Discourse on Power
JOSEPH S. NYE – As leaders increasingly understand the character of power in international politics, the better their policy will become.
The importance of building a consensus has become very important when considering international political or military action. During the Cold War the US and its allies were faced with a single existential threat, the USSR, which perhaps made agreement much easier to achieve. What factors contribute to the US’ ability to achieve consensus today?
It is important to remember a few things. First, there was not always consensus during the Cold War, even among the allies; France withdrew from the operational aspects of NATO in the 1960s. One must be careful to not exaggerate the fact that in a bipolar world everything was completely agreed upon.
Second, whether or not a consensus can be reached depends significantly on the context of the conditions. In 2003, George W. Bush was unable to reach such an agreement about the invasion of Iraq, but a decade earlier his father was able to get a fairly broad consensus to invade the country. The difference was, partly, the circumstances in which the United Nations and the United States were operating at these different times, and partly the nature of the cause. In the Gulf War, there was a clear case of aggression; in 2003, it looked much more dubious as to what the facts were and how they had been interpreted.
Yes, it is important to get a consensus, but these kind of agreements are not simply functions of bipolarity of multipolarity, but rather with the merits of the given case. Specifying the context in detail, and not just the polarities, is critical.
What is the importance and role of domestic consensus towards maintaining national power on the international stage?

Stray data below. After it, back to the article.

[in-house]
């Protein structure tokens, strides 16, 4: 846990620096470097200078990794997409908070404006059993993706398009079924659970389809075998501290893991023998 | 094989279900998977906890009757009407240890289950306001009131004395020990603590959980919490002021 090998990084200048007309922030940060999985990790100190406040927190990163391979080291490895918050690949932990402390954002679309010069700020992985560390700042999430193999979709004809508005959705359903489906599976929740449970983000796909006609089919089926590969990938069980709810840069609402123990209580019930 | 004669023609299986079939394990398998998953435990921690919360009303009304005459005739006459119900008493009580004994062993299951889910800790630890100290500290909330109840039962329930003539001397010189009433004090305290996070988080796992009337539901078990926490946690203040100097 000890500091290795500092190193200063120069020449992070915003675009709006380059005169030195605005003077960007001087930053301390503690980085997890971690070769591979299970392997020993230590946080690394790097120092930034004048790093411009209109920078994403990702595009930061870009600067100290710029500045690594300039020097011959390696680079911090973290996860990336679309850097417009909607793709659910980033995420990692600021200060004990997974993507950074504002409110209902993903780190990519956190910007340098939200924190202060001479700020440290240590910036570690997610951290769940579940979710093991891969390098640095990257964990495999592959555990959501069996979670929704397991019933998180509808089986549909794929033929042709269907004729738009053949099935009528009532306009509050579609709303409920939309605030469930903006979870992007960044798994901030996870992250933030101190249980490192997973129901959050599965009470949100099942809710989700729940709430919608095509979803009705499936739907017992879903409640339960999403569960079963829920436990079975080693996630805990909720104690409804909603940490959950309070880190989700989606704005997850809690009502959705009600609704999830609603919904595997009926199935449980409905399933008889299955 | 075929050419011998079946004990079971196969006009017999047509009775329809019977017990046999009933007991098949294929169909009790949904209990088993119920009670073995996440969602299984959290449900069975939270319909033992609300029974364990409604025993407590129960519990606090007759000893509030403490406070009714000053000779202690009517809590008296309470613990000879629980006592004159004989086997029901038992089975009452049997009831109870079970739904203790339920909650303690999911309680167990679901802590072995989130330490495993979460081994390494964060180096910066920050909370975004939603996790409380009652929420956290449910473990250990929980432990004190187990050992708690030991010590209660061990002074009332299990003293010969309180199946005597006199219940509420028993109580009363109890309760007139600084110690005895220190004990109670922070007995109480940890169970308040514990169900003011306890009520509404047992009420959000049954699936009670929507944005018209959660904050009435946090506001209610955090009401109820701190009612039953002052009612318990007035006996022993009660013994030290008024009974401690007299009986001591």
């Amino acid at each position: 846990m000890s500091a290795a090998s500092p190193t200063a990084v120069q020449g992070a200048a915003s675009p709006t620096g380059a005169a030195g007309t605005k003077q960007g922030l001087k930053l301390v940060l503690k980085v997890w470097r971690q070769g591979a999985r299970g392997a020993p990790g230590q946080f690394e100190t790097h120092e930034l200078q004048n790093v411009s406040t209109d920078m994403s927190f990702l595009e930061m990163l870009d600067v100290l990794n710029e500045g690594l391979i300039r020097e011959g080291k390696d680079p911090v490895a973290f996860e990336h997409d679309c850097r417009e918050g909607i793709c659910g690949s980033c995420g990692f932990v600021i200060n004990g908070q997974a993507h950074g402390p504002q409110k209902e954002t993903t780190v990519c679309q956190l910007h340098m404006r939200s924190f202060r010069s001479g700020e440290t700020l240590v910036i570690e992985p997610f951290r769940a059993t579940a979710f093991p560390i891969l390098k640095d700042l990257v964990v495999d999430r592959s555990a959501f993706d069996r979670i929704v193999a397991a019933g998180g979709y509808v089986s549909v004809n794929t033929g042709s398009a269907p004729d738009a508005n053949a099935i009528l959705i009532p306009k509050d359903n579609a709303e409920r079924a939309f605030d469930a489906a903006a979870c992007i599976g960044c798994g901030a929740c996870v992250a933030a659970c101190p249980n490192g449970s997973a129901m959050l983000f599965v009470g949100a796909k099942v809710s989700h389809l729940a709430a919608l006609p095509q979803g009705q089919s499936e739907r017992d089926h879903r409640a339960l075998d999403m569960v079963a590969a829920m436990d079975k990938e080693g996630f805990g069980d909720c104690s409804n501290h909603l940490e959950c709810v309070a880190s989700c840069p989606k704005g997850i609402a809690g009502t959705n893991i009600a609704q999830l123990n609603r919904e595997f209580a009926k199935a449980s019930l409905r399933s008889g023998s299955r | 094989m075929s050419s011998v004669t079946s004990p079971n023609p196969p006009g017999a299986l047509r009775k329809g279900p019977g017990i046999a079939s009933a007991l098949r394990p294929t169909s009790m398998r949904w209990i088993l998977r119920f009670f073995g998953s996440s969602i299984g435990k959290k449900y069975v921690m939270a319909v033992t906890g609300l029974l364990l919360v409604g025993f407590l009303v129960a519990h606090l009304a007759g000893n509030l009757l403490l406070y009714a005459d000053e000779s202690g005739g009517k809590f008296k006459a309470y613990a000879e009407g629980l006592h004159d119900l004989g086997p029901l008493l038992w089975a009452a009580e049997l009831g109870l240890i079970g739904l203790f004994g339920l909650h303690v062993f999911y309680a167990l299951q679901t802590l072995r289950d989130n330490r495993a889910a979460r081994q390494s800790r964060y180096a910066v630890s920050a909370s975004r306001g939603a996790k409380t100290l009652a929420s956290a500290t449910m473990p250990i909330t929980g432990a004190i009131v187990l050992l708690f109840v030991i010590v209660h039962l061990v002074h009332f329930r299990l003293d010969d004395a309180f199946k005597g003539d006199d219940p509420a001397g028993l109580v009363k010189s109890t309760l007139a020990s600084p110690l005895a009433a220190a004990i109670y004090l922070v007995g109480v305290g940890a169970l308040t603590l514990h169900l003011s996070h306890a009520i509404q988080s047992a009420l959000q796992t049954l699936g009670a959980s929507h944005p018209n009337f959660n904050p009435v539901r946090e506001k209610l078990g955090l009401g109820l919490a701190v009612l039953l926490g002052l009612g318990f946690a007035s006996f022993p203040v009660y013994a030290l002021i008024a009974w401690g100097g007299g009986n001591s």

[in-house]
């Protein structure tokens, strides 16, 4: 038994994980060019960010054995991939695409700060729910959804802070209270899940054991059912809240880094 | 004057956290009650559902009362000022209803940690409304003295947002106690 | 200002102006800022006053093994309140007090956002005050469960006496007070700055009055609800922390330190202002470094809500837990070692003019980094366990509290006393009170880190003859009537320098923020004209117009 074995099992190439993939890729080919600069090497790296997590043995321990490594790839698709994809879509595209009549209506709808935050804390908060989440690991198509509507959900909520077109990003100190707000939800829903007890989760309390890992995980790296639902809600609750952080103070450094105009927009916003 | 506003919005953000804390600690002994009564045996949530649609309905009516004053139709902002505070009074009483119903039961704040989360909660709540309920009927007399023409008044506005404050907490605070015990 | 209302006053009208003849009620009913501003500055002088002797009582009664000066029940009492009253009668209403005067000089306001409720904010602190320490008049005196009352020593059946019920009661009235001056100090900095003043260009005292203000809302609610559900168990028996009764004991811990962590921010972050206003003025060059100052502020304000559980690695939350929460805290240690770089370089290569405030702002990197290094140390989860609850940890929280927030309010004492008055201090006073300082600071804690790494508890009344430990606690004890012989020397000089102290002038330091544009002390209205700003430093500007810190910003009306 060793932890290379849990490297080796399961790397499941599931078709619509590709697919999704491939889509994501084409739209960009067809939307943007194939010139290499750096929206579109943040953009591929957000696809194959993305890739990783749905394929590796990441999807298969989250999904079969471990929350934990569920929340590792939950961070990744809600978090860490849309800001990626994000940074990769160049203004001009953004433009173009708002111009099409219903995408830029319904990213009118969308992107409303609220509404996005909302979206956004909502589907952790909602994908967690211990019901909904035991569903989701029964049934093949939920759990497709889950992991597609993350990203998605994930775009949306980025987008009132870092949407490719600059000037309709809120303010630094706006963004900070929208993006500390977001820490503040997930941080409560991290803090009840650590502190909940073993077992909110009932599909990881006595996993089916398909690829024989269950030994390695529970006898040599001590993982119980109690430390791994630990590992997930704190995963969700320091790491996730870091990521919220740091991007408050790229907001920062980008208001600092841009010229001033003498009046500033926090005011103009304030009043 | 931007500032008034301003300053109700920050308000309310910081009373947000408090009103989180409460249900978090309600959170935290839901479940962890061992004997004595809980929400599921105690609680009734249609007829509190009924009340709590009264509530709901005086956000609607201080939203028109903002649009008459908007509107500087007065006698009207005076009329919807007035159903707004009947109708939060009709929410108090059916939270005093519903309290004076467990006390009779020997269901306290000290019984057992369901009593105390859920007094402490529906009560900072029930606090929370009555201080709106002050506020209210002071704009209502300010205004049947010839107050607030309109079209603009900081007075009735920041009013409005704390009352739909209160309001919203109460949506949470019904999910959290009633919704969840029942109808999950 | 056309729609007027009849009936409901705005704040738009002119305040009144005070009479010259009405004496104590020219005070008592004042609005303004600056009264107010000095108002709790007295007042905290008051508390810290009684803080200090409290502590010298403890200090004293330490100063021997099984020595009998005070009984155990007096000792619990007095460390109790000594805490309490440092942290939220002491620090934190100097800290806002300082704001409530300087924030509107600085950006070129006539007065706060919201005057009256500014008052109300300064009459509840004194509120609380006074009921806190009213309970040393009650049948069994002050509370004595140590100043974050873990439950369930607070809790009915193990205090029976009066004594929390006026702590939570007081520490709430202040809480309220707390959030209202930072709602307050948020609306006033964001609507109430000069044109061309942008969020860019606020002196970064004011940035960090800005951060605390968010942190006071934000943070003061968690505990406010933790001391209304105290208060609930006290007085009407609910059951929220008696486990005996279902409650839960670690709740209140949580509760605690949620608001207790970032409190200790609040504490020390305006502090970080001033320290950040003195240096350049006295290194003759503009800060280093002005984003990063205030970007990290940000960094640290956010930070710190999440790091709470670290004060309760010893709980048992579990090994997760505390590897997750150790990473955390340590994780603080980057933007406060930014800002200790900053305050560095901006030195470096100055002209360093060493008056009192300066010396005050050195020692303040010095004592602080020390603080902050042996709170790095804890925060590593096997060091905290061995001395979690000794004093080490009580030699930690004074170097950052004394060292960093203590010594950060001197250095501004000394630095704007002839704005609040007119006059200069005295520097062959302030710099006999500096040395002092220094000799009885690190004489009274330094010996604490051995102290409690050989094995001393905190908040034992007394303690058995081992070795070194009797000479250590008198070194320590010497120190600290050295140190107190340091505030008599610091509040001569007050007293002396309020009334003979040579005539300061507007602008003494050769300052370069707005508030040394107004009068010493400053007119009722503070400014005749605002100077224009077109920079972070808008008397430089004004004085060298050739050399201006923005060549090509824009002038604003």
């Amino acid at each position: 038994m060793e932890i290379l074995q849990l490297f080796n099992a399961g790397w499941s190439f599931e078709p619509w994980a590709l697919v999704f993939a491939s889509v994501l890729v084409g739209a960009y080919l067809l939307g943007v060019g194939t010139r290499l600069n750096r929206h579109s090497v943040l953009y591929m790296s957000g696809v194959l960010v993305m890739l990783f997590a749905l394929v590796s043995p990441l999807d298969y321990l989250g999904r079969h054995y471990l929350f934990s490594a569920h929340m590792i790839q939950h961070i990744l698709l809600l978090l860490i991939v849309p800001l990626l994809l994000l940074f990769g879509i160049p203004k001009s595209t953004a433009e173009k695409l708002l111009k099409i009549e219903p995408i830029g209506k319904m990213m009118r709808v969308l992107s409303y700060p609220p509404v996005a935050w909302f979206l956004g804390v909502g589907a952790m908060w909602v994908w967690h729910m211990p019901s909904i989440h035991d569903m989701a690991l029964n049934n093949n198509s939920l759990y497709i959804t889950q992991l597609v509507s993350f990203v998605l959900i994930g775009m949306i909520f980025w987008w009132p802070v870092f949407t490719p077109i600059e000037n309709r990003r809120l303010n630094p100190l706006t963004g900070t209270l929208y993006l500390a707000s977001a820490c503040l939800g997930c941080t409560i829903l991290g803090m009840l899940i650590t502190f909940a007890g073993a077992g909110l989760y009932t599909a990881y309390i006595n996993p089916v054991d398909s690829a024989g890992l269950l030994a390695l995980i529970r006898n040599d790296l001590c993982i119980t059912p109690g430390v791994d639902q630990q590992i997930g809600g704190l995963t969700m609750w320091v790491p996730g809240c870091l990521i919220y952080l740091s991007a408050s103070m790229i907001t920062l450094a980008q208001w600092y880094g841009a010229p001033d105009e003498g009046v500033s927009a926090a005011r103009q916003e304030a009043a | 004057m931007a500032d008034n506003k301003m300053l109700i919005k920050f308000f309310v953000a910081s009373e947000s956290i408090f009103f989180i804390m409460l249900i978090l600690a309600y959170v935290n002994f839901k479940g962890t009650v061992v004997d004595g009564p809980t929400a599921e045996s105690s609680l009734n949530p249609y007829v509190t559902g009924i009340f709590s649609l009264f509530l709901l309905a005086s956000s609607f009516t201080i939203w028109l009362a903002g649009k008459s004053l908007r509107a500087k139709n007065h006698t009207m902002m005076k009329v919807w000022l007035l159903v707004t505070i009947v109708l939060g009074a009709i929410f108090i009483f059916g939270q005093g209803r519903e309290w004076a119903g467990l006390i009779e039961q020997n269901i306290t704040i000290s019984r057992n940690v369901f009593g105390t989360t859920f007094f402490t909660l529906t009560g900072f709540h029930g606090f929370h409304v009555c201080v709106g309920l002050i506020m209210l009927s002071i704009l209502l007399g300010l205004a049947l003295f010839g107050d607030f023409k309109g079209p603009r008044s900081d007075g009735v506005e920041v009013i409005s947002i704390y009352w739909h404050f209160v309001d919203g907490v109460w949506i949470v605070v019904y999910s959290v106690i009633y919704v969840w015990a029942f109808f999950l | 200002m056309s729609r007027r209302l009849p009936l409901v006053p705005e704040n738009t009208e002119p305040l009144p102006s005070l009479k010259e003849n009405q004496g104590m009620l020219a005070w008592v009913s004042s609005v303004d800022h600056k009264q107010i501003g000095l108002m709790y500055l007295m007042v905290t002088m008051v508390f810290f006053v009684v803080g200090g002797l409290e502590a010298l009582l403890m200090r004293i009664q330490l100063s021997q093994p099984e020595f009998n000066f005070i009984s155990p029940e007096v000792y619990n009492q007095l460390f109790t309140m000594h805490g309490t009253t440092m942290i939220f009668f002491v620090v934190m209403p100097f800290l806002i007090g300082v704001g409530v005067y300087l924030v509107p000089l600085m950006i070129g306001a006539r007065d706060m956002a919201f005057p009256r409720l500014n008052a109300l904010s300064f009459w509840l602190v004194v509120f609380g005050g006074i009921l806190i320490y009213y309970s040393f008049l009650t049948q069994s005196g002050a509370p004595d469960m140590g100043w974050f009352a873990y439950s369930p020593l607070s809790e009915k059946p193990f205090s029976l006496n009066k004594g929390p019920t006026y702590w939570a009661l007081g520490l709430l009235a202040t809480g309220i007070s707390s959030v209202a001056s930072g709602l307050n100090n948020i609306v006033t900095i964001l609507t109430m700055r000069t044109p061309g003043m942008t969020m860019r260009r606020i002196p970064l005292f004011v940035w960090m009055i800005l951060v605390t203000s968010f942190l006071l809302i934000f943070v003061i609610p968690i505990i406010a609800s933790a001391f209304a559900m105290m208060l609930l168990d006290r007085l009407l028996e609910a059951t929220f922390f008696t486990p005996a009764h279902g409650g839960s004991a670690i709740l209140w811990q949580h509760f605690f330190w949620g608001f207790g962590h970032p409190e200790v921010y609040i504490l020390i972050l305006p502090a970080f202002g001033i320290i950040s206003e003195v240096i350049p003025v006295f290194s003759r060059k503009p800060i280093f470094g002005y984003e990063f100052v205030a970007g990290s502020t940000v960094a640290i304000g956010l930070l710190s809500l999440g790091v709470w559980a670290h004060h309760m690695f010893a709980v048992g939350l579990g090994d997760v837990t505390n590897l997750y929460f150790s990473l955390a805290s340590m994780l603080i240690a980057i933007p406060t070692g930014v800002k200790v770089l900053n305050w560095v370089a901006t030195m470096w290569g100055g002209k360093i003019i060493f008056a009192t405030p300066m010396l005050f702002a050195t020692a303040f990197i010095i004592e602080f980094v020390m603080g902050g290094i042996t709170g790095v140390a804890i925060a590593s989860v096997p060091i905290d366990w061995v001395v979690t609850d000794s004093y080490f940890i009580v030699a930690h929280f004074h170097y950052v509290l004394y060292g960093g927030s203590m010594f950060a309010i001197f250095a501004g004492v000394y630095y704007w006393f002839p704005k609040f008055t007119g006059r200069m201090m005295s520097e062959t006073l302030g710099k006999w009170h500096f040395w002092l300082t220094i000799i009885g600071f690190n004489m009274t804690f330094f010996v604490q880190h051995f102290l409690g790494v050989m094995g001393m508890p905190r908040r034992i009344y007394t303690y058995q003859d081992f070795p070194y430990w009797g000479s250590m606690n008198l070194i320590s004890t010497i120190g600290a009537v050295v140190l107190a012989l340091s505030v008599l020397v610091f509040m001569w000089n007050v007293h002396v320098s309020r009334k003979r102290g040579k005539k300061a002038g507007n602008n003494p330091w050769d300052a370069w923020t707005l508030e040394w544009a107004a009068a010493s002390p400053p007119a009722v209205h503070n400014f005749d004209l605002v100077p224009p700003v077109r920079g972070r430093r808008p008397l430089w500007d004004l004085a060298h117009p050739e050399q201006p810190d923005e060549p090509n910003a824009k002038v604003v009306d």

A President is more likely to be successful when he has the country’s support behind him. On the other hand, there are times when a president can go ahead without consensus. But in those cases, he is unlikely to receive more resources to support his actions. It is very hard to build this consensus. There are studies by George Edwards and others that suggest Presidential rhetoric is often less effective than people expect; often, this ability depends more on events and how those events are interpreted.
How can we quantify power on the international stage?
I discuss this issue in length in the first chapter of The Future of Power. Essentially, the distribution of power is dependent on resources, the things that make or produce the desired power-behavior, or rather, the achieving of the desired outcome. The three major power resources are likely to be military, economic, and soft power. Each of those has limits, but it is possible to gain a first approximation of the power resources a country might possess; whether these will prove effective or not depends on the context. For example, if a country has 10,000 tanks and a second country has 1,000 tanks, it might be tempting to conclude that the first country is ten times stronger. But if the battle is in a swamp, as it was in Vietnam, rather than a desert as in Iraq, the outcomes may not be what the resources predict.
Turning to the Middle East, can the US exert its own power to shape and assist burgeoning democracies find their feet — can power be used to build nations just as effectively as it can be used to topple them?
When considering “power,” one must always consider the complementary question of “power to do what?” It is often much easier to break something than it is to build something. Nation-building is not a great term, but has proven to be an extraordinarily complex set of behaviors rather than a single one. So the same power that the United States had, for example, to overthrown Saddam Hussein in a matter of weeks during the 2003 military campaign proved inadequate when it came to nation-building.